- 2 large Peaches, fully ripe yet firm; pitted, peeled and roughly sliced (they will be pureed later)
- 1/8 teaspoon Chinese Five Spice
- 1/8 teaspoon Kosher Salt
- OPTIONAL: 1-2 teaspoons sugar or honey*
- In a small-medium saucepan, combine 1 cup water with the crushed peppercorns, chili pepper flakes and lemon zest. Bring to a simmer over low heat, stirring to combine. Once it reaches a simmer, turn off heat and allow to steep for 10 minutes.
- In large mixing bowl, combine the remaining 4 cups water, sugar and salt; stir to dissolve the sugar and salt.
- Pour the spice mixture into the mixing bowl; stir to combine. Place the pork roast in a container large enough to hold both the roast and brine, OR pour the brine into a 1 gallon plastic zipper bag and place the roast in the bag too (I typically place the zipper bag in an empty large mixing bowl to stabilize the process then once combines and sealed remove it from the bowl); cover the container or seal the bag removing as much of the air as possible from the bag before sealing. Suggestion: if using a zipper bag, I place the sealed bag in a second 1 gallon zipper bag to avoid any accidental leaking while in the refrigerator.
- Place in the refrigerator overnight or preferably for 24 hours.
- When ready to cook the roast: Remove the roast from the refrigerator and allow to sit at room temperature for 30 minutes. Preheat oven to 450 degrees.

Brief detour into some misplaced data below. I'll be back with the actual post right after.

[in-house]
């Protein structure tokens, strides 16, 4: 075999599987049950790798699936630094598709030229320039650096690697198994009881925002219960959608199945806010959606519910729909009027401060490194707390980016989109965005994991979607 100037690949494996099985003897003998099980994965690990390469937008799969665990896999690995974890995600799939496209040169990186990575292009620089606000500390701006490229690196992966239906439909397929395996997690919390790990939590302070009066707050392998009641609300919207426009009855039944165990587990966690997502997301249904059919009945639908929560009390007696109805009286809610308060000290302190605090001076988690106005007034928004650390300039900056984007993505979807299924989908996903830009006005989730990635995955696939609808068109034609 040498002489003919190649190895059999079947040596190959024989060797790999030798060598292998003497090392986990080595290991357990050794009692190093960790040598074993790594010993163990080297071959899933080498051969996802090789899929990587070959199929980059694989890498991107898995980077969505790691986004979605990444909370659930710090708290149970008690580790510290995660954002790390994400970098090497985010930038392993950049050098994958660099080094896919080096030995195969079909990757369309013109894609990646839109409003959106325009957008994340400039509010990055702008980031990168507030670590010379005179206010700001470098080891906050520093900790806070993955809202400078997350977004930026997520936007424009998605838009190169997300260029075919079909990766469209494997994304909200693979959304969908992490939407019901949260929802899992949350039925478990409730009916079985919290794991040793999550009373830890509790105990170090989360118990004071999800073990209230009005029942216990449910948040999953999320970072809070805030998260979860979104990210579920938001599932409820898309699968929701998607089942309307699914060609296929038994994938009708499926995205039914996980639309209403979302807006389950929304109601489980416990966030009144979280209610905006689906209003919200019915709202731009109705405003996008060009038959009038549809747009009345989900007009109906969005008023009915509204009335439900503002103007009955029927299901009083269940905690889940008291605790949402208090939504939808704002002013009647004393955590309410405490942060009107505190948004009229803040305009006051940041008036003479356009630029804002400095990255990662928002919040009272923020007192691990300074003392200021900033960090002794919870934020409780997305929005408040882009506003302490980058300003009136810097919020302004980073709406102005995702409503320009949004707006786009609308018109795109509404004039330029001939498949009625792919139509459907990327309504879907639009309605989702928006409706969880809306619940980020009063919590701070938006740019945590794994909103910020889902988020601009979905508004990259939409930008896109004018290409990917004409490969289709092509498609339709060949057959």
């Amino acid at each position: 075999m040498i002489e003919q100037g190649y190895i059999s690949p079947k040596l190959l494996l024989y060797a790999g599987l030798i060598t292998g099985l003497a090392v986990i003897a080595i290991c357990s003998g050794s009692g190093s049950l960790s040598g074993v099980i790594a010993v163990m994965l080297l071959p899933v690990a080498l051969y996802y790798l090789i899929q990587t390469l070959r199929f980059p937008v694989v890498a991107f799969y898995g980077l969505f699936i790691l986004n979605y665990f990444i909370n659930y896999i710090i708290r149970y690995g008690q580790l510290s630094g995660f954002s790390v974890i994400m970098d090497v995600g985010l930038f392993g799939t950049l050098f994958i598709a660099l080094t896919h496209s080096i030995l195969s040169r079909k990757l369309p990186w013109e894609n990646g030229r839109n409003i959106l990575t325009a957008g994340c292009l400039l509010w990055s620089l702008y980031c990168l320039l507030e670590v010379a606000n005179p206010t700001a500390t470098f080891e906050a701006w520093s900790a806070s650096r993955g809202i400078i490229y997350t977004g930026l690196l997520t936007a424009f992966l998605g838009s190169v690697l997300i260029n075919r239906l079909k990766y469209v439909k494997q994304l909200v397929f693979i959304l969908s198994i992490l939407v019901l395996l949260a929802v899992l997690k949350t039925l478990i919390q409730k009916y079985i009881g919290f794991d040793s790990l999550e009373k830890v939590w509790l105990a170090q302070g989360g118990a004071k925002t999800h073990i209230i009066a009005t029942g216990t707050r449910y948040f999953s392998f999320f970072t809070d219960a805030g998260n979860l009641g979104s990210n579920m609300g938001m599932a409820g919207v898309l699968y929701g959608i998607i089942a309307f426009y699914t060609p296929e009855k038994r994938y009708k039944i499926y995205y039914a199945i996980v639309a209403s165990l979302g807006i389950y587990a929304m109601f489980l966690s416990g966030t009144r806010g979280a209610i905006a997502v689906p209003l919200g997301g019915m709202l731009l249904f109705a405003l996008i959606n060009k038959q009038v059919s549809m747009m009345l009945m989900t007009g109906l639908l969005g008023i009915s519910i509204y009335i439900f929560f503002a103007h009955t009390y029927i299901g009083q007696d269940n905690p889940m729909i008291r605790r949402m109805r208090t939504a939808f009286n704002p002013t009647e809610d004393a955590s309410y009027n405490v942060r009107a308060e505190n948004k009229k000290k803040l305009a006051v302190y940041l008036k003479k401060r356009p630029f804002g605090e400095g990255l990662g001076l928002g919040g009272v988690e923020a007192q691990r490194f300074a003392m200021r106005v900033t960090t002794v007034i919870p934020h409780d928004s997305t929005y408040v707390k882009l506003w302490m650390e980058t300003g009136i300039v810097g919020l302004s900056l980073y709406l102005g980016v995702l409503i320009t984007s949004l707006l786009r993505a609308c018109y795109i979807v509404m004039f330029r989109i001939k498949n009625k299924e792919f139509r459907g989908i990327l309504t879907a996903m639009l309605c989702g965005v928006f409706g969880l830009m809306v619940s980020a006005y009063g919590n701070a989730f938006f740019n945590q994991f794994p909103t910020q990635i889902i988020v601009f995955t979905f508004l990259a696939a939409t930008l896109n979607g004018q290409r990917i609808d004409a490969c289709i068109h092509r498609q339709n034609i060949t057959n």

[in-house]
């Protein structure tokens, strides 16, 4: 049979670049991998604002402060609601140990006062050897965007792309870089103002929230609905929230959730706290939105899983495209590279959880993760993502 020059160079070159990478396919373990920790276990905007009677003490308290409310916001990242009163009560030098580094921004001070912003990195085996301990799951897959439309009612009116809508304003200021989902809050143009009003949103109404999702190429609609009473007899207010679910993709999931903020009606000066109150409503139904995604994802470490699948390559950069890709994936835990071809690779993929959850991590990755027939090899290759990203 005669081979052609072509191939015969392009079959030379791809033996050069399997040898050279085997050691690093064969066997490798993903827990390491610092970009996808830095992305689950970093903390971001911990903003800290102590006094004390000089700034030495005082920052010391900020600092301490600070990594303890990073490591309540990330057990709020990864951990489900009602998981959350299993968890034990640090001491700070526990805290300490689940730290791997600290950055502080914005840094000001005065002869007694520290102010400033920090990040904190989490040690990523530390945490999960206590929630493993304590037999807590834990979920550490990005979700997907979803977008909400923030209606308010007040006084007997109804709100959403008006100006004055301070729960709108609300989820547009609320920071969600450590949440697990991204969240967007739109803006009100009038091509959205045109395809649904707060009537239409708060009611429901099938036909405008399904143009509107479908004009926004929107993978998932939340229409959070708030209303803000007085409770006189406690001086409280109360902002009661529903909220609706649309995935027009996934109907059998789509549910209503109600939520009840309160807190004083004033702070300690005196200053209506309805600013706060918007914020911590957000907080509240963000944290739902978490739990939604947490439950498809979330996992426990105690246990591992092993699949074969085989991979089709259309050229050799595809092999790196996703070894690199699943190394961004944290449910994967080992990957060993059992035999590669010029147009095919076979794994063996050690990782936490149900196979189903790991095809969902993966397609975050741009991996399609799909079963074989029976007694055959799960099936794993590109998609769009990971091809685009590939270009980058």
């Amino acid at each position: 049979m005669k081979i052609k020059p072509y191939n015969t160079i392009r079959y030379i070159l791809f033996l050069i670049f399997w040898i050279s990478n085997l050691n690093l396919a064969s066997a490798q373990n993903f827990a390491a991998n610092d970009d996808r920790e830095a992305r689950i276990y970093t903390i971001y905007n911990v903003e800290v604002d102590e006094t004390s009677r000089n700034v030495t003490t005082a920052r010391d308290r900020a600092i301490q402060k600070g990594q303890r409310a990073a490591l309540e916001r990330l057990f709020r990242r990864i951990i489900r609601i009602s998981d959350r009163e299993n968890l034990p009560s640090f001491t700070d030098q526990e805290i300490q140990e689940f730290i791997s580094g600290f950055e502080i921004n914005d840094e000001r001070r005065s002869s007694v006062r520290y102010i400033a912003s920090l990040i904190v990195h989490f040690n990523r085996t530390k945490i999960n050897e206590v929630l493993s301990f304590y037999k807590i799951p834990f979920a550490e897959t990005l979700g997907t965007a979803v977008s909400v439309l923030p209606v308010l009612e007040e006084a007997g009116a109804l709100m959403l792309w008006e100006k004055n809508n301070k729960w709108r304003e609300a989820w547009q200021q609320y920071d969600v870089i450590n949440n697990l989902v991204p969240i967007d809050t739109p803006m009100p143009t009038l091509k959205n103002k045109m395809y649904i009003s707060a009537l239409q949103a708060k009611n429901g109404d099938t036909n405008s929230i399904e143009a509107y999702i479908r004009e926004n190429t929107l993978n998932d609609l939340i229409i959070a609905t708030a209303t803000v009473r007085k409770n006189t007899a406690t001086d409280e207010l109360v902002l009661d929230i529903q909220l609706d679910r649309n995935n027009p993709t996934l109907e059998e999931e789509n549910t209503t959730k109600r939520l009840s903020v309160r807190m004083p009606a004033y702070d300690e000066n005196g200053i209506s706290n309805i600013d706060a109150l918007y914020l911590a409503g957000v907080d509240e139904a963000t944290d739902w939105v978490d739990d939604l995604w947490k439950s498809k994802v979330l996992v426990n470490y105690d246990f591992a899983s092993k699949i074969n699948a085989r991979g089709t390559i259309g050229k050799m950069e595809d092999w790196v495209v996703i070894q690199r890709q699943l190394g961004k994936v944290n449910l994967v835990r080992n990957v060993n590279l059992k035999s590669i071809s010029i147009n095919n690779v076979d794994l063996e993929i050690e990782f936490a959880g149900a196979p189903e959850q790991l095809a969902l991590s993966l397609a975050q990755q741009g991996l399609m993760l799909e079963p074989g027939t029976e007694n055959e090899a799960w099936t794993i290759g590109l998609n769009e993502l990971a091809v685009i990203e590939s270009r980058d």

- Remove the roast from the brine (and discard the brine) and allow liquid to drain from the roast. Any clinging peppercorns can either be left for a more peppery bite or removed before roasting. Place the roast on a rack in a baking pan. Place in the oven and cook at 450 for 15 minutes.
- Lower the temperature to 300 degrees and cook the roast until the internal thermometer inserted into the middle of the roast registers 145 degree (40-50 minutes). Check the temperature at 40 minutes and then every 5 minutes so the roast does not overcook.
- Remove the roast and tent the pan with tin foil (shiny side in) for an additional 15 minutes which allows the temperature to rise an additional 10 degrees still allowing the roast to stay moist and succulent.
- To Make the Peach-Moscato Sauce: In a small bowl combine the wine and cornstarch; whisk to dissolve the cornstarch.
- In a medium saucepan, combine all ingredients and stir to combine. Over low heat bring the mixture to a low simmer. Allow to simmer 2-3 minutes.
- Using an immersion/stick blender puree the sauce (alternatively the mixture can be poured into a conventional blender to be purees and returned to the saucepan). Continue to cook the sauce on very low heat, stirring frequently as it begins to thicken; about 10 minutes.
- Turn off the heat and allow the sauce to sit and thicken for 5-10 minutes.
- Slice the pork and serve with the sauce!
*The sweetness of all peaches is not equal. Using fully ripe peaches in season should provide enough sweetness along with the Moscato wine. If however upon tasting the sauce while making it you'd like more sweetness, you may add honey or sugar to sweeten it. The sauce it not intended to be overly sweet making it perfect for a savory dish.